Jobs and the Future of Work

The real cost of LGBT discrimination

Charles Radcliffe
Chief of the Global Issues Section, United Nations Human Rights Office (OHCHR)
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Discrimination against members of the lesbian, gay, bi, trans and intersex community doesn’t just hurt people; it hurts families, companies and entire countries.

The latest video from the UN Free & Equal campaign, “The Price of Exclusion”, highlights the social and economic damage caused by discrimination against LGBT people globally.

According to studies carried out in the United States, the United Kingdom and Thailand, between half and two thirds of LGBT students are regularly bullied at school and up to a third skip school to escape harassment.

Many LGBT youth, bullied at school and rejected at home, end up homeless. Up to 40% of homeless young people on the streets of major U.S. cities identify as LGBT or queer, compared with likely less than 10% of the overall youth population.

A U.S. study found that gay and lesbian young people are four times more likely to contemplate or attempt suicide, compared with the general population – while trans youth are ten times more likely to do so.

charles-radcliffe

On a range of social and economic indicators, LGBT people, especially lesbians and transgender people, tend to fare poorly compared with the general population. Studies in multiple countries have found rates of poverty, food insecurity and joblessness to be elevated in the LGBT community.

Personal tragedies, squandered economies

These statistics represent untold personal tragedies for the individuals concerned; but they also reflect a senseless waste of human potential on a grand scale. Every trans youth thrown out of home or forced to miss out on an education is a loss for society. Every gay or lesbian worker driven to leave their job or even their country is a lost opportunity to build a more productive economy.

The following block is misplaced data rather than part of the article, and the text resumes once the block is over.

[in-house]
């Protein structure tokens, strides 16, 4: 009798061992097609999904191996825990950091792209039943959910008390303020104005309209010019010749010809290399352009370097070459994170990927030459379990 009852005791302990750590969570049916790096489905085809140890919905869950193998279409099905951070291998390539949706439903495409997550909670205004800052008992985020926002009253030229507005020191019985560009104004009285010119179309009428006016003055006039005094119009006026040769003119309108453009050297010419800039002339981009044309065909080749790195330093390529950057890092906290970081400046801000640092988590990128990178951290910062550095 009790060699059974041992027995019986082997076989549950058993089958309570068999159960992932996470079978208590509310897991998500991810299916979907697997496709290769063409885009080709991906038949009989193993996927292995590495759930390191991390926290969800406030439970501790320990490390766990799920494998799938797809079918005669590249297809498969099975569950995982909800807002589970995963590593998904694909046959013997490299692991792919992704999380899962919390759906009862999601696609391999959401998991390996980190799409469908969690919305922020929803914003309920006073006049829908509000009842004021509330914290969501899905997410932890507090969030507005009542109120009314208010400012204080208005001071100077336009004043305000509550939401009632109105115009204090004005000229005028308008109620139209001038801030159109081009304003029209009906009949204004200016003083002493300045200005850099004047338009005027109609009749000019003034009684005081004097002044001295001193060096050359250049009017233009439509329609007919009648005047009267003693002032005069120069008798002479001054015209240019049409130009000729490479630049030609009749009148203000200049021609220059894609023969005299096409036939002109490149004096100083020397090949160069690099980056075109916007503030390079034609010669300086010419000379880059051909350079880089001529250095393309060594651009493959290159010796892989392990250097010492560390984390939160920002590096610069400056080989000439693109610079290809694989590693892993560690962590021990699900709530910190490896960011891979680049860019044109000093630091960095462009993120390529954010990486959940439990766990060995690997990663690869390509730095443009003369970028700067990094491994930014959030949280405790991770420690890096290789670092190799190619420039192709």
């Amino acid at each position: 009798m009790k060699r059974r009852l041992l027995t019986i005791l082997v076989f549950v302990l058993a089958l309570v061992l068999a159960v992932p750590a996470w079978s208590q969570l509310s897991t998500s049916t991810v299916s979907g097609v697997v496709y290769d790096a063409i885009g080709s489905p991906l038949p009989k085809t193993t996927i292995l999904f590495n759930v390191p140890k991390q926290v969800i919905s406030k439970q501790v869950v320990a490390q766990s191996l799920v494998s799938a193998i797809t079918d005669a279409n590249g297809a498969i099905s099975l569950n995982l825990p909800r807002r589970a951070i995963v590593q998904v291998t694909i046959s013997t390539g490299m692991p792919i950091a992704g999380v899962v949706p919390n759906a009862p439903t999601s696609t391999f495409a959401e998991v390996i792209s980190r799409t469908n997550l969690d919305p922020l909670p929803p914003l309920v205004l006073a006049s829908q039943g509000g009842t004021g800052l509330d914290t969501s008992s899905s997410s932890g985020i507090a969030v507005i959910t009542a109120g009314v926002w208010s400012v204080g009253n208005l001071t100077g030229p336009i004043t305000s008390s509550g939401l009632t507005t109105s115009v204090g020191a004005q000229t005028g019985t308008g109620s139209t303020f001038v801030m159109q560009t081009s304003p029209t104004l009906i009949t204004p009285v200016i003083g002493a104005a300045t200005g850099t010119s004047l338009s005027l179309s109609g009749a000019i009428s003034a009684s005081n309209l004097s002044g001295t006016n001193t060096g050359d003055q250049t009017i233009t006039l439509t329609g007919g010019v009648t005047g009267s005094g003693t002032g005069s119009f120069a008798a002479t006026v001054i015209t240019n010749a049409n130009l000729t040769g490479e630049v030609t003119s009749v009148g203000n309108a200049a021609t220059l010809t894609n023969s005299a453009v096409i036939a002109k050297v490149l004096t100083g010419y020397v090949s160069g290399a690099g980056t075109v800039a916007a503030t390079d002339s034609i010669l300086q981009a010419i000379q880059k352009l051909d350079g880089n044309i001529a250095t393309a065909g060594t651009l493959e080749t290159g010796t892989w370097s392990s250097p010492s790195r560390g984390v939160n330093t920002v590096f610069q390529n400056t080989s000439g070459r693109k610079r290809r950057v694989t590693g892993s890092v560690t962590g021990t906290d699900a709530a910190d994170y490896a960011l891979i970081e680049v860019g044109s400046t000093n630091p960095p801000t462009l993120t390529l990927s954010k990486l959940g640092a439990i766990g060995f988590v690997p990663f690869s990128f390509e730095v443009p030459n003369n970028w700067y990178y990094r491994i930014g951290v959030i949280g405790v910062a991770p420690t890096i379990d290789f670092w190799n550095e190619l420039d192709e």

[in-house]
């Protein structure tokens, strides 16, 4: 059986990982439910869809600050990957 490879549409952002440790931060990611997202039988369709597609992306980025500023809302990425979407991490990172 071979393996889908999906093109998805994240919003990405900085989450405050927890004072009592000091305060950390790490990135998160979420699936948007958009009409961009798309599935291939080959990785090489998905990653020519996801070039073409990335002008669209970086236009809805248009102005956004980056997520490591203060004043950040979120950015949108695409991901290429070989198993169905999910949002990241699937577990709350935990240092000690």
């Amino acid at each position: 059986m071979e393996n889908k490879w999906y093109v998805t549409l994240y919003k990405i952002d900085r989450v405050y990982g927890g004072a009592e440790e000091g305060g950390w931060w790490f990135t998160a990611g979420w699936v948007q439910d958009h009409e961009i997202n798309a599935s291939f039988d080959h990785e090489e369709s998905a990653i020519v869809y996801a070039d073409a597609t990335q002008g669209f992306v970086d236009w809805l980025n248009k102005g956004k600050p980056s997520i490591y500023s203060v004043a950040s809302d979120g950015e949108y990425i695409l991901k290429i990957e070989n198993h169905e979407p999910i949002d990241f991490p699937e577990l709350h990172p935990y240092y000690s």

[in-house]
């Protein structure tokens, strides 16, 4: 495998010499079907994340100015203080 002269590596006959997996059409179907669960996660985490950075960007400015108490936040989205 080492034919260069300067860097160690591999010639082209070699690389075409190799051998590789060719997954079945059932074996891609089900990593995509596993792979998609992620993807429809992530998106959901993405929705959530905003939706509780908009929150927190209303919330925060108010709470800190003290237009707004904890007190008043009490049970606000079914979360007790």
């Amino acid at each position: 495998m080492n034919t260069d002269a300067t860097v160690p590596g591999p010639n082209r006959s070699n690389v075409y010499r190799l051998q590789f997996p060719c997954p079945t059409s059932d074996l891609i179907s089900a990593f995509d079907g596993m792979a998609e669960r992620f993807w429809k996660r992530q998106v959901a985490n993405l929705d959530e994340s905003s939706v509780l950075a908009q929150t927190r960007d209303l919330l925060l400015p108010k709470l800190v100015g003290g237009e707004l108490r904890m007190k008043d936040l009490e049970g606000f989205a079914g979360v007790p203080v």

At a macro level, the cost to a country’s economy can be counted in the billions. According to a pilot study conducted for the World Bank last year, discrimination against LGBT people in India could be costing that country’s economy up to $32 billion a year in lost economic output.

Part of the solution lies with governments: new laws and policies are needed to protect LGBT people from unfair treatment. Since the early 1990s, with encouragement from the United Nations, some 45 countries have decriminalized homosexuality, more than 30 have introduced full legal recognition of same sex relationships and more 60 have banned discrimination on grounds of sexual orientation – and, in some cases, gender identity – in the workplace.

The right thing to do, the smart thing to do

But if they are to make further progress, governments need the active involvement and commitment of business. In recent years, businesses large and small have taken steps to make the work environment safer and more inclusive for their LGBT employees. Many have changed the way they do business with a view to better serving LGBT customers and, in some cases, extracting anti-discrimination commitments from suppliers up and down their supply chains.

Altruism and self-interest both point in the same direction. Tackling discrimination is the right thing to do – and essential if the human rights of LGBT people are to be properly protected. But it’s also the smart thing to do for any business that wants to maximize the productivity of its own workforce – as well as for any country that wants to harness the full economic potential of its people.

Have you read?
Homophobia to leadership: my 30-year journey
Explainer: the state of LGBT rights today
Why Commonwealth countries need to wake up to LGBT rights

Author: Charles Radcliffe heads the global issues team at the UN Human Rights Office in New York.

Image: Phanlavee Chongtansattam (L) and Rungtiwa Tangkanopast (R), who are a couple, look at documents as they work in their office in Bangkok August 16, 2013. REUTERS/Athit Perawongmetha

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Related topics:
Jobs and the Future of WorkGeo-Economics and PoliticsEquity, Diversity and Inclusion
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